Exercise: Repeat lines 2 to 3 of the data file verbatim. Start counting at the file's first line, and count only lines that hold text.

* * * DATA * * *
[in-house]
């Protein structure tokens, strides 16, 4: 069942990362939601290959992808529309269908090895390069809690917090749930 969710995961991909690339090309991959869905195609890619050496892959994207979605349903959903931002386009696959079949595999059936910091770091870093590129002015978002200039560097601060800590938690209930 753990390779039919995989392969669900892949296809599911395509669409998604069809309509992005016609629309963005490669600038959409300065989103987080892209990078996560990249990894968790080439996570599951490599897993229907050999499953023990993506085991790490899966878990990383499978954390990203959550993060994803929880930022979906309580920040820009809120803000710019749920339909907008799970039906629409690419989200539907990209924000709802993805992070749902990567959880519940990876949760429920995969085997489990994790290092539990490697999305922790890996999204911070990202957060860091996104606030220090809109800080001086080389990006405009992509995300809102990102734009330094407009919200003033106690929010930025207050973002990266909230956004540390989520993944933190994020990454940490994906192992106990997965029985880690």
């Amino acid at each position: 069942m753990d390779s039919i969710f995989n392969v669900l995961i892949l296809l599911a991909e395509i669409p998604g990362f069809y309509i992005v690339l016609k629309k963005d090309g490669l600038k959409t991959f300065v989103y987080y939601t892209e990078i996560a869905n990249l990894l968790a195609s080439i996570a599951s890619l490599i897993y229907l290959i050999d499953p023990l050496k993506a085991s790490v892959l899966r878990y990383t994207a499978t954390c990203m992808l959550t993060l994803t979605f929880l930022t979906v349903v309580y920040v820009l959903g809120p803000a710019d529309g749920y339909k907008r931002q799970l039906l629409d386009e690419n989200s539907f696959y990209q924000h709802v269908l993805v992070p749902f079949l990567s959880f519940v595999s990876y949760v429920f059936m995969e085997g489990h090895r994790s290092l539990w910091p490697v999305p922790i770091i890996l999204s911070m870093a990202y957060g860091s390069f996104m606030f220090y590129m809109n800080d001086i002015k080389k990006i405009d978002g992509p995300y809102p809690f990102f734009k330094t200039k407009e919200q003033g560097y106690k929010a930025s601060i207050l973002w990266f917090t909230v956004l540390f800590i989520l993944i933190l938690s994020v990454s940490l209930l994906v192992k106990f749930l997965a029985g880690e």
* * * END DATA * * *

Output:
């Protein structure tokens, strides 16, 4: 069942990362939601290959992808529309269908090895390069809690917090749930 969710995961991909690339090309991959869905195609890619050496892959994207979605349903959903931002386009696959079949595999059936910091770091870093590129002015978002200039560097601060800590938690209930 753990390779039919995989392969669900892949296809599911395509669409998604069809309509992005016609629309963005490669600038959409300065989103987080892209990078996560990249990894968790080439996570599951490599897993229907050999499953023990993506085991790490899966878990990383499978954390990203959550993060994803929880930022979906309580920040820009809120803000710019749920339909907008799970039906629409690419989200539907990209924000709802993805992070749902990567959880519940990876949760429920995969085997489990994790290092539990490697999305922790890996999204911070990202957060860091996104606030220090809109800080001086080389990006405009992509995300809102990102734009330094407009919200003033106690929010930025207050973002990266909230956004540390989520993944933190994020990454940490994906192992106990997965029985880690």
């Amino acid at each position: 069942m753990d390779s039919i969710f995989n392969v669900l995961i892949l296809l599911a991909e395509i669409p998604g990362f069809y309509i992005v690339l016609k629309k963005d090309g490669l600038k959409t991959f300065v989103y987080y939601t892209e990078i996560a869905n990249l990894l968790a195609s080439i996570a599951s890619l490599i897993y229907l290959i050999d499953p023990l050496k993506a085991s790490v892959l899966r878990y990383t994207a499978t954390c990203m992808l959550t993060l994803t979605f929880l930022t979906v349903v309580y920040v820009l959903g809120p803000a710019d529309g749920y339909k907008r931002q799970l039906l629409d386009e690419n989200s539907f696959y990209q924000h709802v269908l993805v992070p749902f079949l990567s959880f519940v595999s990876y949760v429920f059936m995969e085997g489990h090895r994790s290092l539990w910091p490697v999305p922790i770091i890996l999204s911070m870093a990202y957060g860091s390069f996104m606030f220090y590129m809109n800080d001086i002015k080389k990006i405009d978002g992509p995300y809102p809690f990102f734009k330094t200039k407009e919200q003033g560097y106690k929010a930025s601060i207050l973002w990266f917090t909230v956004l540390f800590i989520l993944i933190l938690s994020v990454s940490l209930l994906v192992k106990f749930l997965a029985g880690e």